Get your e-copy today, a month before everyone else! And if you want to win a new Kindle Paperwhite, check out Gwenda's contest!


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35. El Deafo by Cece Bell, 233 pp, RL: 4

Cece Bell's graphic novel memoir, El Deafo, with color by David Lasky, tells the story of losing 80% of her hearing at age four and has been getting a lot of well deserved advance attention. The  review copy boasts stellar blurbs from, among others, R.J. Palacio, author of Wonder, and Raina Telgemeier, author of the graphic novel, Smile. Palacio, Telgemeier and Bell's amazing books about

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36. Best Books of August 2014

This month, I read 14 books and scripts. I also wrote roughly 130 pages of new material, most of which was written longhand with pen and paper before I typed and revised everything multiple times. (Many thanks to my beta readers and personal cheerleaders, notably AD, E, K, and C.)

Before my fingers cramp up again, let me point to you to some interviews I did this month, all with authors who are celebrating the release of their new books:

Jen Wang, who collaborated with Cory Doctorow on In Real Life; Kelly Jensen, blogger and author of It Happens; Julie Danielson and Betsy Bird, two of the three minds who created Wild Things! Acts of Mischief in Children's Literature; and Micol Ostow, who is scaring up audiences with Amity.

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37. Does Your Dog Go Suffer With Panic Anxiety Because of Loud Noises? Here's the Cure!

Does your dog seem to experience panic anxiety when he or she experiences loud noises such as thunder, lightning, and fireworks? Does your dog or your cat for that matter start to shave and quiver? Hide under furniture or behind furniture? Cower in the bathroom near the toilet.

Symptoms of Stress

If you see any of these signs, your animal is experiencing storm or loud noise phobia. There is a litany of other symptoms that you may see: your dog is pacing; your dog is looking for a place to hide; your dog pees on the floor; your dog is a nervous wreck; your dog looks at you with big brown eye that say “Please do something, just don’t sit there!”

A True Story

And how do you feel about all of this? Do you wish that you had a possible solution up your sleeve? Well, I’ve been there and done it. I’ve felt like racing to the vet through a howling storm, where all the traffic lights in my town and the next were down. I actually did this, and intersections were a gamble on living or not because there were other crazy people on the road, but not all were headed to their vet. Yes, there were a few close calls. And what did the vet do? The vet prescribed some mild medicine for Roscoe. So, that’s one solution: doggy medicine to calm raw nerves.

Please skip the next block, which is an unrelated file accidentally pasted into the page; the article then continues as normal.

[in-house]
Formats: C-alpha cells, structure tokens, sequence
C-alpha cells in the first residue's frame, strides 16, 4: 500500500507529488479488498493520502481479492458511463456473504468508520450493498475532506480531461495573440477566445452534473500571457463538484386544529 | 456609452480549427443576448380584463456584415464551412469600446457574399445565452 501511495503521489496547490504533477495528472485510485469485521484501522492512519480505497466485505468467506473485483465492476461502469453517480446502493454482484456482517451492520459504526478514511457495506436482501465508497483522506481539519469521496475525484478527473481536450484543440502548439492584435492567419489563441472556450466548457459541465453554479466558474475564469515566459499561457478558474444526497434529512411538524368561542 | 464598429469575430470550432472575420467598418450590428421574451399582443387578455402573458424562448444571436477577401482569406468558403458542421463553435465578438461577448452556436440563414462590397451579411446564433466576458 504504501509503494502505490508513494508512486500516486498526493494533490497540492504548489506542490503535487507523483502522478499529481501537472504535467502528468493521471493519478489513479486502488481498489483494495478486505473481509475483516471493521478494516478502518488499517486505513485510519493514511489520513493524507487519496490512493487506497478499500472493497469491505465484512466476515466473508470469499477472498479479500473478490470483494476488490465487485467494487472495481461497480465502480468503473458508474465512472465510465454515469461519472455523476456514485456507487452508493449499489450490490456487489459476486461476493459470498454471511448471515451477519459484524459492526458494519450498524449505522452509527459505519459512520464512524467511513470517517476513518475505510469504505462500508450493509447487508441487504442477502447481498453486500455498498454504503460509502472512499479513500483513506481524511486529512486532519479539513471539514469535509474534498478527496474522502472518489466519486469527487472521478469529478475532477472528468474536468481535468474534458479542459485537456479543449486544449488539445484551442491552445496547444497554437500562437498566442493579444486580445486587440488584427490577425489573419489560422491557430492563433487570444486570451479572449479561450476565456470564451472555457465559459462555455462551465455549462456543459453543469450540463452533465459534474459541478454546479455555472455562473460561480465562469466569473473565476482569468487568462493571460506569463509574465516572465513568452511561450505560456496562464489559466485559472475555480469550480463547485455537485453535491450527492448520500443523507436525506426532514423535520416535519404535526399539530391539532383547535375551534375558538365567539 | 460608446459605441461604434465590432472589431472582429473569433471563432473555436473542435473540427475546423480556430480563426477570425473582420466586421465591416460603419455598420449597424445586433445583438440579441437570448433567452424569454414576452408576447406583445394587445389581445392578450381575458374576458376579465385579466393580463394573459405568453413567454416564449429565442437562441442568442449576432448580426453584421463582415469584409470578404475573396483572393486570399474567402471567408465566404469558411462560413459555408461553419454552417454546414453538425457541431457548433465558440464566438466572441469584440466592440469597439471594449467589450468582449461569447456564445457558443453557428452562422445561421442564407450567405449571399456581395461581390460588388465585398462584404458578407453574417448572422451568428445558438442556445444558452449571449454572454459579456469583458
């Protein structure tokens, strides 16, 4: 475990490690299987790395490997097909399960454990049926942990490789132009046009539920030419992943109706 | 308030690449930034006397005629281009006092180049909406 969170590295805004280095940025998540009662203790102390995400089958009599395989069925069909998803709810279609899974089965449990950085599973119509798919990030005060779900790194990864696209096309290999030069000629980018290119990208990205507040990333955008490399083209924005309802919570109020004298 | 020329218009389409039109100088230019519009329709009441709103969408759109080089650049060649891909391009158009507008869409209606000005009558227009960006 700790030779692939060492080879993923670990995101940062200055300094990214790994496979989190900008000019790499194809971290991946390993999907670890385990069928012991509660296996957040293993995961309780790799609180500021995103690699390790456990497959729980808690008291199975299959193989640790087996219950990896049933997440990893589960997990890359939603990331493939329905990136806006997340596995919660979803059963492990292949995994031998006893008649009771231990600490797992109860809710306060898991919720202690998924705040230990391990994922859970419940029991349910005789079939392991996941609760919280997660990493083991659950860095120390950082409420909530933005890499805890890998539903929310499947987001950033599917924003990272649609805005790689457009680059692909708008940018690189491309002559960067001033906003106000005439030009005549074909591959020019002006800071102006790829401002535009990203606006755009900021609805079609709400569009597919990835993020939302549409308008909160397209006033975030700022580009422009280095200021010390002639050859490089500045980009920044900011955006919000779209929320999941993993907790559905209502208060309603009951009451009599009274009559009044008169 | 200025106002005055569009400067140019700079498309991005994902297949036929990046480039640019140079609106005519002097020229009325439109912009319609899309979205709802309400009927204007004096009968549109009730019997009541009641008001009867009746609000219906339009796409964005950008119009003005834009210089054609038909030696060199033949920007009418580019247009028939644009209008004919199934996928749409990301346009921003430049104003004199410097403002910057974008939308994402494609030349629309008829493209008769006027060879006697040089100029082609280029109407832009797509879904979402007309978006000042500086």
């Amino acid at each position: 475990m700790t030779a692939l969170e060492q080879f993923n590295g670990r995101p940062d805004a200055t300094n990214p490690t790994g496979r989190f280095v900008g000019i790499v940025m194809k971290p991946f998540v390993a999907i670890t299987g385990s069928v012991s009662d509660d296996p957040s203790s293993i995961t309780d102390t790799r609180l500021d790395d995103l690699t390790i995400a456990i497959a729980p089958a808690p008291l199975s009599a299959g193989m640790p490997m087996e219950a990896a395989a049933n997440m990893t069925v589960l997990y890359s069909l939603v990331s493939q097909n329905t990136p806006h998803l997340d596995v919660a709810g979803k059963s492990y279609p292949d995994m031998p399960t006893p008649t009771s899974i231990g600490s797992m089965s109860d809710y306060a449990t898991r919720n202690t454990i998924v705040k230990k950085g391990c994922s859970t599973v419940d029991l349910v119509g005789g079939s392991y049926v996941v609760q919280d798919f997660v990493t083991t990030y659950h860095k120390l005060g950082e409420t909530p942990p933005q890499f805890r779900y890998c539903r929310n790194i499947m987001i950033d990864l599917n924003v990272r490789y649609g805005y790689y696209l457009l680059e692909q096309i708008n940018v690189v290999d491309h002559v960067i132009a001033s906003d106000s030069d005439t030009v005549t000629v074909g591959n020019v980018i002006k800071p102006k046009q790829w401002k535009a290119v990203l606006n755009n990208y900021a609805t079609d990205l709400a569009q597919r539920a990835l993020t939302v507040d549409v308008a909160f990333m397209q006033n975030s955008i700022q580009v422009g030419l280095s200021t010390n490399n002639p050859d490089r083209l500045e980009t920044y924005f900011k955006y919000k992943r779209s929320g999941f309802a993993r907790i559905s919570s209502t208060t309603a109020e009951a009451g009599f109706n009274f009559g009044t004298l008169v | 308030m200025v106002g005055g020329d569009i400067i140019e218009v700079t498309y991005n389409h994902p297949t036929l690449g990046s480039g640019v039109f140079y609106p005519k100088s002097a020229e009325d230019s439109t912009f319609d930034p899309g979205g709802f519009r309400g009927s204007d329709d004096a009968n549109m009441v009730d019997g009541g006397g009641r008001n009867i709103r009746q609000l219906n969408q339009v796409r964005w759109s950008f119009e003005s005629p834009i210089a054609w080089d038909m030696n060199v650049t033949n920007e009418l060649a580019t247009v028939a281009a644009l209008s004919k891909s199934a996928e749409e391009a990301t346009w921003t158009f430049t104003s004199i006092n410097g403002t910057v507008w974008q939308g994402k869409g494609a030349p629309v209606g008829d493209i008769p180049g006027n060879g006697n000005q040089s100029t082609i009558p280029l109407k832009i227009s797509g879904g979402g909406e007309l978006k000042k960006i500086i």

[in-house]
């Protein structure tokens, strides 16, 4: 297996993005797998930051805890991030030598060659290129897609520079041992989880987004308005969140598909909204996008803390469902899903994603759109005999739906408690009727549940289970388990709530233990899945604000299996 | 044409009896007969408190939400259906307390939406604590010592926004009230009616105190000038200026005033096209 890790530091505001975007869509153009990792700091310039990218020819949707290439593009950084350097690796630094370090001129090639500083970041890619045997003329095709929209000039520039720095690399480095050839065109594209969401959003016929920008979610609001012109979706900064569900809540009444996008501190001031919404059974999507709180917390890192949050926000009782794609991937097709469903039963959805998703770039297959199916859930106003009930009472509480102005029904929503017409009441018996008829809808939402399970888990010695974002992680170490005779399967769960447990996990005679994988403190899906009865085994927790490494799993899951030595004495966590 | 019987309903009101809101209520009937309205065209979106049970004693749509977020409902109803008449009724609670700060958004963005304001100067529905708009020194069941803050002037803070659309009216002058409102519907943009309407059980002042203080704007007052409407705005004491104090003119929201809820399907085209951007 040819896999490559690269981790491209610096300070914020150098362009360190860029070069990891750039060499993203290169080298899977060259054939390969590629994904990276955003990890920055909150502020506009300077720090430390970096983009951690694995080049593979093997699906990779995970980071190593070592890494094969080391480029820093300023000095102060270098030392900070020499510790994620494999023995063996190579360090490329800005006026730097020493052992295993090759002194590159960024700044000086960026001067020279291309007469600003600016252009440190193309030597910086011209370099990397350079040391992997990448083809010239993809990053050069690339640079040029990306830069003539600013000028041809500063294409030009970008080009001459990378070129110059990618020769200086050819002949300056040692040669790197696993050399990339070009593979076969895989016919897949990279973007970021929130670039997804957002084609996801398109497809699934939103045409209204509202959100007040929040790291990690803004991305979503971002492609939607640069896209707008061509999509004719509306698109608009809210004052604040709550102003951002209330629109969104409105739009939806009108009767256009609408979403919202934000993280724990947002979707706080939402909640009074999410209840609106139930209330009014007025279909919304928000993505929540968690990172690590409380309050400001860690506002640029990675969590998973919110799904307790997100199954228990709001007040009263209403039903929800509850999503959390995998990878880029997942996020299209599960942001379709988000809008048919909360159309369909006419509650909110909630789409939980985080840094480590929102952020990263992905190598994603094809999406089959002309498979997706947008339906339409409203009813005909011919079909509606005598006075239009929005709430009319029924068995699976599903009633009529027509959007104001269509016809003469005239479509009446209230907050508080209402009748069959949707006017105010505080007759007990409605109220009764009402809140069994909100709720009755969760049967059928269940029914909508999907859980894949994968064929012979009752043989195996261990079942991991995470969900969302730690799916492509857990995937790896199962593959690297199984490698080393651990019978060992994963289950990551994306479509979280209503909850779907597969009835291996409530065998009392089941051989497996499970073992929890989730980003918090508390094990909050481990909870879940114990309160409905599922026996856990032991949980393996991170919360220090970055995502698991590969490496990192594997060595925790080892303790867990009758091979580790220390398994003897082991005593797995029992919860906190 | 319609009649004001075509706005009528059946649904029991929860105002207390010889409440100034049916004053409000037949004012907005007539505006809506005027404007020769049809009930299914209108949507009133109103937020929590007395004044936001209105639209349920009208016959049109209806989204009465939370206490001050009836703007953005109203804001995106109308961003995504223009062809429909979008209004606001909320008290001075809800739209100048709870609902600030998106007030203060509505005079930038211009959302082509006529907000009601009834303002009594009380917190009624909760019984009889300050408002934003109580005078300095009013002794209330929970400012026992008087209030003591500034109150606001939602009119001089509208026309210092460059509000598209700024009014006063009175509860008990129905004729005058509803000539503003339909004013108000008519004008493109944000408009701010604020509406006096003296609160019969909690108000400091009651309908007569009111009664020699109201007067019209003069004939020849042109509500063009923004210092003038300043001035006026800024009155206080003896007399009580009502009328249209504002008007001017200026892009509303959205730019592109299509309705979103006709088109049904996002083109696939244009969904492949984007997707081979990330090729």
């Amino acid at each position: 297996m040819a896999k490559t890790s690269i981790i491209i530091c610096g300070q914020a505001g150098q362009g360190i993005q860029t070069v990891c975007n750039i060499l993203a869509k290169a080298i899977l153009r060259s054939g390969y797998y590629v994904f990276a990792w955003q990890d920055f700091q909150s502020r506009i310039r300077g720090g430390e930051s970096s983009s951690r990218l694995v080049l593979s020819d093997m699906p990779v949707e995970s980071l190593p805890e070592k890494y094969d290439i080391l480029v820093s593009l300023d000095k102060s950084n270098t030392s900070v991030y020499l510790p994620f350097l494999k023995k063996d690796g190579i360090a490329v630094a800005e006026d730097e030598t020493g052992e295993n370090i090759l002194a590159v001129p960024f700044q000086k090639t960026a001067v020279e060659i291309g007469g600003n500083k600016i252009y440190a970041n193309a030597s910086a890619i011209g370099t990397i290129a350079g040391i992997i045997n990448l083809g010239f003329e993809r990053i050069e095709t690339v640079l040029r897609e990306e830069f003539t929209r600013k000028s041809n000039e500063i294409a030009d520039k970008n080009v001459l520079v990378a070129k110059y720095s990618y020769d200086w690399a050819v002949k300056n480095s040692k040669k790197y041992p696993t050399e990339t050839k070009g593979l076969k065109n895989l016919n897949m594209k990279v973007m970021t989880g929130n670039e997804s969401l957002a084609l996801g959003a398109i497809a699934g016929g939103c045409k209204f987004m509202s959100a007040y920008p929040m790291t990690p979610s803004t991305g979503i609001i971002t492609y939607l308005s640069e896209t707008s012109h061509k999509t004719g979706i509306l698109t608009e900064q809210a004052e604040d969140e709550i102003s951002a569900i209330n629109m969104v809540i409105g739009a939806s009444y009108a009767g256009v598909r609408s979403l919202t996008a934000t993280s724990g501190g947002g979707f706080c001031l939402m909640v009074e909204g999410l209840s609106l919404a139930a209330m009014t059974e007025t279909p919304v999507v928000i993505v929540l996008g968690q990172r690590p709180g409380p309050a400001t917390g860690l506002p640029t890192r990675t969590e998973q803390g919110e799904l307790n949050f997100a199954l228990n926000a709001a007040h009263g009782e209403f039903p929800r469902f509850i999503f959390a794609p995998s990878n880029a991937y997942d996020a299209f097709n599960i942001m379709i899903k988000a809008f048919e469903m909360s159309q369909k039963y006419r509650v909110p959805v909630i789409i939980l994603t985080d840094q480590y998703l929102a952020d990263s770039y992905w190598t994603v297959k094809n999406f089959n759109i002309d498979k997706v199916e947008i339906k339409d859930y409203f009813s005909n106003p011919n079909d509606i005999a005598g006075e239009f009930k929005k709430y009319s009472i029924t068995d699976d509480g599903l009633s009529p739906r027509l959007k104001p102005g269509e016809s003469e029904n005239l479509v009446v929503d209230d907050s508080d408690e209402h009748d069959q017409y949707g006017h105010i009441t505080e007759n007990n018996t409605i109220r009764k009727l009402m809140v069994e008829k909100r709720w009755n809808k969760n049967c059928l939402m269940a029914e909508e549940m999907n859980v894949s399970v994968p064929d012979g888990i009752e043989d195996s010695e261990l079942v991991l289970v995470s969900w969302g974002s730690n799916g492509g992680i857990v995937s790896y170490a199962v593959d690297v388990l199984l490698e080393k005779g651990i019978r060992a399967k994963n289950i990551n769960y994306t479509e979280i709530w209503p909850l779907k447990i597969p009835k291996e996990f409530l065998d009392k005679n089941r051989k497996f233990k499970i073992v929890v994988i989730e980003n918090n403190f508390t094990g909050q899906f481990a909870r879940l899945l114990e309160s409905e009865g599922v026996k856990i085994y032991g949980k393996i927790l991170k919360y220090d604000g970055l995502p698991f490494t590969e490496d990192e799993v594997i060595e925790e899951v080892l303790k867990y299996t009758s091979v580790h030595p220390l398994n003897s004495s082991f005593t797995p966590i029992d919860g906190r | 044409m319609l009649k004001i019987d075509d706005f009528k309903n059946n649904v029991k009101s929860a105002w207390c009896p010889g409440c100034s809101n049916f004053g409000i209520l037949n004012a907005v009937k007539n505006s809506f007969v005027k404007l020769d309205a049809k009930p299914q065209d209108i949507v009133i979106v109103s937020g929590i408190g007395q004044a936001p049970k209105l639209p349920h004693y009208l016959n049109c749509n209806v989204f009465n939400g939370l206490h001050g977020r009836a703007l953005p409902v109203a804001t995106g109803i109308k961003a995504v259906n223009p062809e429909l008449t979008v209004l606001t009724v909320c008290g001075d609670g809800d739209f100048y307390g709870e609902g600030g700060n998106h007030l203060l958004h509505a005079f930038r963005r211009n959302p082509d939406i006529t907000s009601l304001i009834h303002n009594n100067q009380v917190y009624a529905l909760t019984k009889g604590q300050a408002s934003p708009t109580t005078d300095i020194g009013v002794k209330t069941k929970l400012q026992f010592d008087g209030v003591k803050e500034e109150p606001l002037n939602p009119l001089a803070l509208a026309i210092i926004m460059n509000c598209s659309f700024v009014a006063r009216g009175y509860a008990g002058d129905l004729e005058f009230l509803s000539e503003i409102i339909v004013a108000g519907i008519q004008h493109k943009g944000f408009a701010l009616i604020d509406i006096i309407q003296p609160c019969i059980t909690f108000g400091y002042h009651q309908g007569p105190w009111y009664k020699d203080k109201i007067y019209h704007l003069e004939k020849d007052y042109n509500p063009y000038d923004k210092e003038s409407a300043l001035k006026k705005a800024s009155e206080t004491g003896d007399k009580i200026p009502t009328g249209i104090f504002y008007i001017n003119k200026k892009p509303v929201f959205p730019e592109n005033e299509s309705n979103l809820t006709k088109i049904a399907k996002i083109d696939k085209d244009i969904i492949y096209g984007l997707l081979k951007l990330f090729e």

Other Possible Solutions?

1.     Hug Therapy —Maybe your dog just needs some extra hugs and reassurance. Snuggle up in a blanket and whisper soothing words to your dog. Don’t feed them a stack of treats. This might reinforce the behavior that you want to see fade. Just let your four-legged family member know it loved, and the world isn’t really ending.                               

2.     Thundershirt Therapy--for your dog or cat—According to the manufacturers, this shirt or sweater is 80% effective in reducing the stress of storms, travel, separation, and other anxiety causing events. Check out what PetSmart.com has to offer you and your four-legged buddy. The odds are in your favor.

3.     Be Proactive Therapy —Let rover become used to noise in general, especially if you get your dog as a puppy. Play your CDs periodically in the house over an extended period of time, and from day to day increase the volume, while rewarding him or her with treats. This will develop a liking for music and noise. It won’t become a big deal.
 
4.     If All Else Fails Therapy—race through the storm to see the vet, but be careful on the wet, slipper roads. Or better yet, be prepared with mild, safe medicated treats. If prescribed correctly, they will not turn your dog into a four-legged zombie. Certified veterinarians Know what they are doing.

BONUS: Ah, now you can relax, you have solved your dog’s problem by implementing one of the above four ideas.  So pour yourself a lemonade with lots of ice, and consider writing in your diary or journal how you solved this problem. Enjoy a laugh about the whole situation. If you have any emotional pain left you could even write about traumatized dog to get the pain out.

Does that suggestion sound farfetched? Like I said, I have been there, and here’s a poem that I wrote for Picture Poetry on Parade! Yes, it contains bathroom humor, but it also contains a subtle message: if your dog has this problem, it’s time to do something about it. And please don’t punish your dog for misbehaving. He’s not a “bad dog.”

THUNDER & LIGHTNING

CRASH! CRACK! CRASH!

RIPPLE, RIPPLE, CRASH!

BOOM! BOOM! CRASH!

  PITTER! PITTER CRASH!                                 

My dog who is afraid of nothing

is afraid of thunder & lightning.                                     

He hates BOOM! BOOM!

CRASH! CRACK! CRASH!